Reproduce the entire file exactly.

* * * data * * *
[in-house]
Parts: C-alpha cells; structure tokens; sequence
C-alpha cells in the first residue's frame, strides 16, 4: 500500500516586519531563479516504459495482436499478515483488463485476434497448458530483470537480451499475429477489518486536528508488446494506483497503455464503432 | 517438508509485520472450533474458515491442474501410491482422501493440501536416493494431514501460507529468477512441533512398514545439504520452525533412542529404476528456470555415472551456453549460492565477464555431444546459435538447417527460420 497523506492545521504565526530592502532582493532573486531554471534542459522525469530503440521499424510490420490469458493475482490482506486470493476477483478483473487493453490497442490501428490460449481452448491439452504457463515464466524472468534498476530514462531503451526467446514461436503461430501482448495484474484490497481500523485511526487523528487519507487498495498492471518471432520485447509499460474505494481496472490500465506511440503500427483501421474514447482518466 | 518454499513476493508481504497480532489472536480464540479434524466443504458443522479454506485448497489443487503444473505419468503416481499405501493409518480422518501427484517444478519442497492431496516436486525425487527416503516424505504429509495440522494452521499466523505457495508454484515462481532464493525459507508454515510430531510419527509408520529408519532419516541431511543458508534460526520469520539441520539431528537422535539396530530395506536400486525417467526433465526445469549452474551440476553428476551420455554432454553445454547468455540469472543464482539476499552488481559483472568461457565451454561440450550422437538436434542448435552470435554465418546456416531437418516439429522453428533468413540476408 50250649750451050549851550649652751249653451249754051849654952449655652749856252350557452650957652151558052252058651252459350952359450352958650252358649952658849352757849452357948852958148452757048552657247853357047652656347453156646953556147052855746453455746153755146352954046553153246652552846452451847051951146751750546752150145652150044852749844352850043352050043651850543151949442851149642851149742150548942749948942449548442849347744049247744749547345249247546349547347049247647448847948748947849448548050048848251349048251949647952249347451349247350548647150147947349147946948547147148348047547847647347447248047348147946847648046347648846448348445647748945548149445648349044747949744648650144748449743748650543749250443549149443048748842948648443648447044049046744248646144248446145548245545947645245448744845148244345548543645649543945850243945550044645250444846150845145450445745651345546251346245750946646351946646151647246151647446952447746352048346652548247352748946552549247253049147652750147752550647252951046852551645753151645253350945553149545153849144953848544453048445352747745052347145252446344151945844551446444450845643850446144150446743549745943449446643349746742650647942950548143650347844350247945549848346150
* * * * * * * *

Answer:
[in-house]
Parts: C-alpha cells; structure tokens; sequence
C-alpha cells in the first residue's frame, strides 16, 4: 500500500516586519531563479516504459495482436499478515483488463485476434497448458530483470537480451499475429477489518486536528508488446494506483497503455464503432 | 517438508509485520472450533474458515491442474501410491482422501493440501536416493494431514501460507529468477512441533512398514545439504520452525533412542529404476528456470555415472551456453549460492565477464555431444546459435538447417527460420 497523506492545521504565526530592502532582493532573486531554471534542459522525469530503440521499424510490420490469458493475482490482506486470493476477483478483473487493453490497442490501428490460449481452448491439452504457463515464466524472468534498476530514462531503451526467446514461436503461430501482448495484474484490497481500523485511526487523528487519507487498495498492471518471432520485447509499460474505494481496472490500465506511440503500427483501421474514447482518466 | 518454499513476493508481504497480532489472536480464540479434524466443504458443522479454506485448497489443487503444473505419468503416481499405501493409518480422518501427484517444478519442497492431496516436486525425487527416503516424505504429509495440522494452521499466523505457495508454484515462481532464493525459507508454515510430531510419527509408520529408519532419516541431511543458508534460526520469520539441520539431528537422535539396530530395506536400486525417467526433465526445469549452474551440476553428476551420455554432454553445454547468455540469472543464482539476499552488481559483472568461457565451454561440450550422437538436434542448435552470435554465418546456416531437418516439429522453428533468413540476408 50250649750451050549851550649652751249653451249754051849654952449655652749856252350557452650957652151558052252058651252459350952359450352958650252358649952658849352757849452357948852958148452757048552657247853357047652656347453156646953556147052855746453455746153755146352954046553153246652552846452451847051951146751750546752150145652150044852749844352850043352050043651850543151949442851149642851149742150548942749948942449548442849347744049247744749547345249247546349547347049247647448847948748947849448548050048848251349048251949647952249347451349247350548647150147947349147946948547147148348047547847647347447248047348147946847648046347648846448348445647748945548149445648349044747949744648650144748449743748650543749250443549149443048748842948648443648447044049046744248646144248446145548245545947645245448744845148244345548543645649543945850243945550044645250444846150845145450445745651345546251346245750946646351946646151647246151647446952447746352048346652548247352748946552549247253049147652750147752550647252951046852551645753151645253350945553149545153849144953848544453048445352747745052347145252446344151945844551446444450845643850446144150446743549745943449446643349746742650647942950548143650347844350247945549848346150